Dear Nick Cohen: try research instead of guessing

My guess is that, in order to save British culture from foreigners, our rightwing patriots will undermine it by instituting a system of identity controls.

May is heading in that direction. Already, employers must check the immigration status of applicants before hiring them. She will make landlords and NHS receptionists do the same. In theory, this sounds a ferocious deterrent. Who wants to come to a country where they cannot work, rent a home or receive medical treatment? In practice, it is just another stunt from the publicity hounds at the Home Office. All kinds of foreigners have pieces of paper that entitle them to live in Britain. EU nationals, their partners, European Economic Area nationals, Chinese citizens with work visas, American citizens with student visas… There are dozens of valid documents and that’s before you get to the forgeries.

All hospital administrators and landlords will do is what employers already do: photocopy the patient or tenant’s documents and say, if the police question them, that they appeared to be genuine. The only way to turn a stunt into an effective policy is to issue identity cards for everyone in or visiting Britain. Only identity cards can meet the demands of public and press. But in meeting them they will destroy a notion of British freedom, which, call me a sentimentalist, I find worth defending.

We are a common-law democracy, with limits of the power of the state. We are not a country where police officers can demand to see your papers or stop and search you without good reason. We are not a country where you have to prove you are entitled to treatment before a doctor will help you. The talk-radio hosts’ screams and the tantrums of Ukip and the Tories will tear that old country down and create, for all their Euroscepticism, a Britain far closer to a Napoleonic Europe.

As they do it, they should remind you, if a reminder is needed, that no one does as much damage to a country as the patriots who profess to love it the most.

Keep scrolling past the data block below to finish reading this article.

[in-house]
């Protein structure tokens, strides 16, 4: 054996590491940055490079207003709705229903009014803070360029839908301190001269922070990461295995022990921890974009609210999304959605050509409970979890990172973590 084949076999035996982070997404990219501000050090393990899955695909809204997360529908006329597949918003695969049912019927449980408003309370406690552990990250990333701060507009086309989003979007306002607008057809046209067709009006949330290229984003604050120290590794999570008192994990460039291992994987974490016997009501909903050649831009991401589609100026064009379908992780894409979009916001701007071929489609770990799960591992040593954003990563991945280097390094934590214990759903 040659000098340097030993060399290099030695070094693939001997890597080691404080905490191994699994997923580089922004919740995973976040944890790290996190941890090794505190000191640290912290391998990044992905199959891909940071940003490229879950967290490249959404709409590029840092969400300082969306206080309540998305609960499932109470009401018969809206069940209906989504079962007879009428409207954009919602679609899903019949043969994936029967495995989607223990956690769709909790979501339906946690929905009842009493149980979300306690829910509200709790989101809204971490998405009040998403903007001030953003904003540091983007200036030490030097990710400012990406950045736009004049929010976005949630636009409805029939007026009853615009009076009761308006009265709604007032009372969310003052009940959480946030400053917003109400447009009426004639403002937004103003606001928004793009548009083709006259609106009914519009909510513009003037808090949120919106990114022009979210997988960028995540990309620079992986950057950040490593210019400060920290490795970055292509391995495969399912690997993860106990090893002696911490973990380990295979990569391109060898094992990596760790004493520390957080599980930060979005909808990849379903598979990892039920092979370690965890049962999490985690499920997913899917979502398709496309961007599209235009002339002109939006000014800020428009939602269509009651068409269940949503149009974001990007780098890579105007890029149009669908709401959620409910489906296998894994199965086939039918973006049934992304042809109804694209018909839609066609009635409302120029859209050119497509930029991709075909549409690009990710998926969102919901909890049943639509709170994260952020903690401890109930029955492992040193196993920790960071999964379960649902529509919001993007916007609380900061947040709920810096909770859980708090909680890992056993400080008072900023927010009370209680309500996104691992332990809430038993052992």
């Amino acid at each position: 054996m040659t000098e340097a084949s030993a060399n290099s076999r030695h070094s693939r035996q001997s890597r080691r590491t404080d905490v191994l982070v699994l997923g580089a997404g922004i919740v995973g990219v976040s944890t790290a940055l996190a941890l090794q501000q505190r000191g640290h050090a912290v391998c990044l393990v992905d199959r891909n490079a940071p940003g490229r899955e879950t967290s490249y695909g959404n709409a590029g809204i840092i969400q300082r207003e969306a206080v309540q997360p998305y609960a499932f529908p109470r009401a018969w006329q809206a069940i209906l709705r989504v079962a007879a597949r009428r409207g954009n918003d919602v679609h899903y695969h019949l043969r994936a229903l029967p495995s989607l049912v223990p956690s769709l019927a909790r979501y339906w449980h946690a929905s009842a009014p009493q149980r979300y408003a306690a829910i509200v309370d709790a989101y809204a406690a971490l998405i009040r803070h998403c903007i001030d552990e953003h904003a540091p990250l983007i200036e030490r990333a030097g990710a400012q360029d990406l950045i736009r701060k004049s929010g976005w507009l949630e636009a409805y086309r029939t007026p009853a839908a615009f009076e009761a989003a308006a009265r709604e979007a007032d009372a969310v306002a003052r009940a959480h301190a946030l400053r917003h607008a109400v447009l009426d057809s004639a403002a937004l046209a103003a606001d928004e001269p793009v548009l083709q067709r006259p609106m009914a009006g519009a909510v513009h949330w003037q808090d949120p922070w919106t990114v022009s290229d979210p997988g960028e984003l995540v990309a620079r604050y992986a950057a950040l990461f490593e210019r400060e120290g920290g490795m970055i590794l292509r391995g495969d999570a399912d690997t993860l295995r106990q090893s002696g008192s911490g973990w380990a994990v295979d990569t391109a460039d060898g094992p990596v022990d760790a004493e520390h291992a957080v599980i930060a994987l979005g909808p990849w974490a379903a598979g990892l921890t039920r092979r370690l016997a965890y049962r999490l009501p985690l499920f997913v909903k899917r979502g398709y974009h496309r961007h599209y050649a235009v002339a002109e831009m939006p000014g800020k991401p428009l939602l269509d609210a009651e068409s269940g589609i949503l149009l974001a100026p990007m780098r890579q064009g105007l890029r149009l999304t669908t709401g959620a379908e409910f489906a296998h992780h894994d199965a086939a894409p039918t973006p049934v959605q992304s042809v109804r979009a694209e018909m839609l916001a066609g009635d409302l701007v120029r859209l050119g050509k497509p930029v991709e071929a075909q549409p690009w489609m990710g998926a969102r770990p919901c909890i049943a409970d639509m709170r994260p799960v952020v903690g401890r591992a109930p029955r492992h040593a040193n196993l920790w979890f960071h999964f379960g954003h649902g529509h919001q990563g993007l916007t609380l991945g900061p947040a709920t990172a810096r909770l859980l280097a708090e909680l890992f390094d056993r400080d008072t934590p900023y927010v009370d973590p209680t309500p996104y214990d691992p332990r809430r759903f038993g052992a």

It won’t be UKIP doing it. Back when we did have a (Labour!) government trying to do it there was a campaign against having ID cards. Which was the first political party to affiliate to it?

Full question and answer.

The Government is pushing for ID cards and, less publicised is the link up
of all databases on every British subject. The Children’s database will be
accessible by an estimated 400 – 600, 000 people; this includes the NHS
spine, where everyone’s medical history will be readily available to
businesses and any organisation the Gov’t deems suitable and who can afford to buy it.

What is your opinion of these databases do you feel this Gov’t has gone too far?
How do you feel knowing that your children or grand children could be
restricted for life should their DNA be found to contain certain genes, and
that the sheer amount of Gov’t workers and agencies will be able to access all your child’s details?

Quote:
ID cards (or internal passports which they really are) will not work:The soppused benefits of their introduction have not materialised in any nation which already has them.
As you correctly point out the real danger is the database behind it, This centralisation of information in the hands of the Government requires trust, not just the current Government, but in any future government which may be elected.
The point you raise on DNA is a particularly good example, but there are of course others.
I and UKIP as a whole oppose internal passports and oppose the creation of the proposed all encompassing database

Which other points do you find of concern?

Quote:
There is for a start no guarantee of security and this government has a track record of selling databases to interested organisations: I do not trust them, remember the geriatric protester ejected from labour’s conference under the ‘anti-terror’ legislation which would ‘not be abused’?
Of course when German people complied with early attempts to make a national database in the 1930’s, the question on religion had no particular significance: It was only the passage of time that showed them how dangerous a question it was to have answered. Who can say what information we give now will not be used against us in the future. The database relies upon a fundamental trust in the Government, and yet who knows who will be the Government in 25 years time?